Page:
Planetesimals are solid, relatively small celestial bodies that form in protoplanetary disks and serve as the fundamental building blocks for planetary formation. Through the process of accretion, these objects gradually accumulate material, eventually contributing to the creation of larger planetary bodies.
Planetesimals are fundamental objects in the early stages of planetary formation, representing the building blocks from which planets eventually coalesce. They are solid, relatively small celestial bodies that range in size from a few kilometers to hundreds of kilometers in diameter. Planetesimals form as a result of the gravitational instability within the protoplanetary disk—a rotating disk of gas and dust that surrounds a young star.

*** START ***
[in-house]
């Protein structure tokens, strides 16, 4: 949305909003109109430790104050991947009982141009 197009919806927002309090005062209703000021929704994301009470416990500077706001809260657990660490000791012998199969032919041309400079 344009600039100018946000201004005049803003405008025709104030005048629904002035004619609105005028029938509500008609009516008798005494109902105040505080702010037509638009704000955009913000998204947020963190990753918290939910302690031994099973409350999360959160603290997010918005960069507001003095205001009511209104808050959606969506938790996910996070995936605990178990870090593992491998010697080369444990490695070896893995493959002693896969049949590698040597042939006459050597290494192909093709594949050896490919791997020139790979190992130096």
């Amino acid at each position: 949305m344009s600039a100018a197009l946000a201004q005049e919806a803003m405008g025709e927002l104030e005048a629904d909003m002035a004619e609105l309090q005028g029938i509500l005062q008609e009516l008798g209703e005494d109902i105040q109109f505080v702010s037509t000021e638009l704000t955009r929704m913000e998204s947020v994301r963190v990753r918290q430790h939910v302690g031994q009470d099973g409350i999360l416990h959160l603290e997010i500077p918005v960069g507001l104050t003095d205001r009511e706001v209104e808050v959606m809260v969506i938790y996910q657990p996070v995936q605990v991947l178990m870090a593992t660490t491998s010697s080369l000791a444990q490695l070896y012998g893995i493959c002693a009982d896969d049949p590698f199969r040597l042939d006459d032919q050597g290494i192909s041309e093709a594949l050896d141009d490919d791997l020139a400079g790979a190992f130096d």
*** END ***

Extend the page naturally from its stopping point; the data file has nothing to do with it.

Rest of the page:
Initially, within this disk, microscopic dust grains collide and stick together due to weak forces like van der Waals interactions and electrostatic forces. As these aggregates grow in size, they become planetesimals through a process known as accretion. Accretion involves the gradual accumulation of material as smaller particles collide and adhere, forming larger and more massive bodies. Planetesimals play a pivotal role in the formation of planets. Their collisions and mergers lead to the formation of larger bodies, known as protoplanets. These protoplanets can further grow through continued accretion until they become full-fledged planets. The study of planetesimals provides valuable insights into the conditions and processes that governed the early solar system’s dynamics and the origin of various planetary bodies.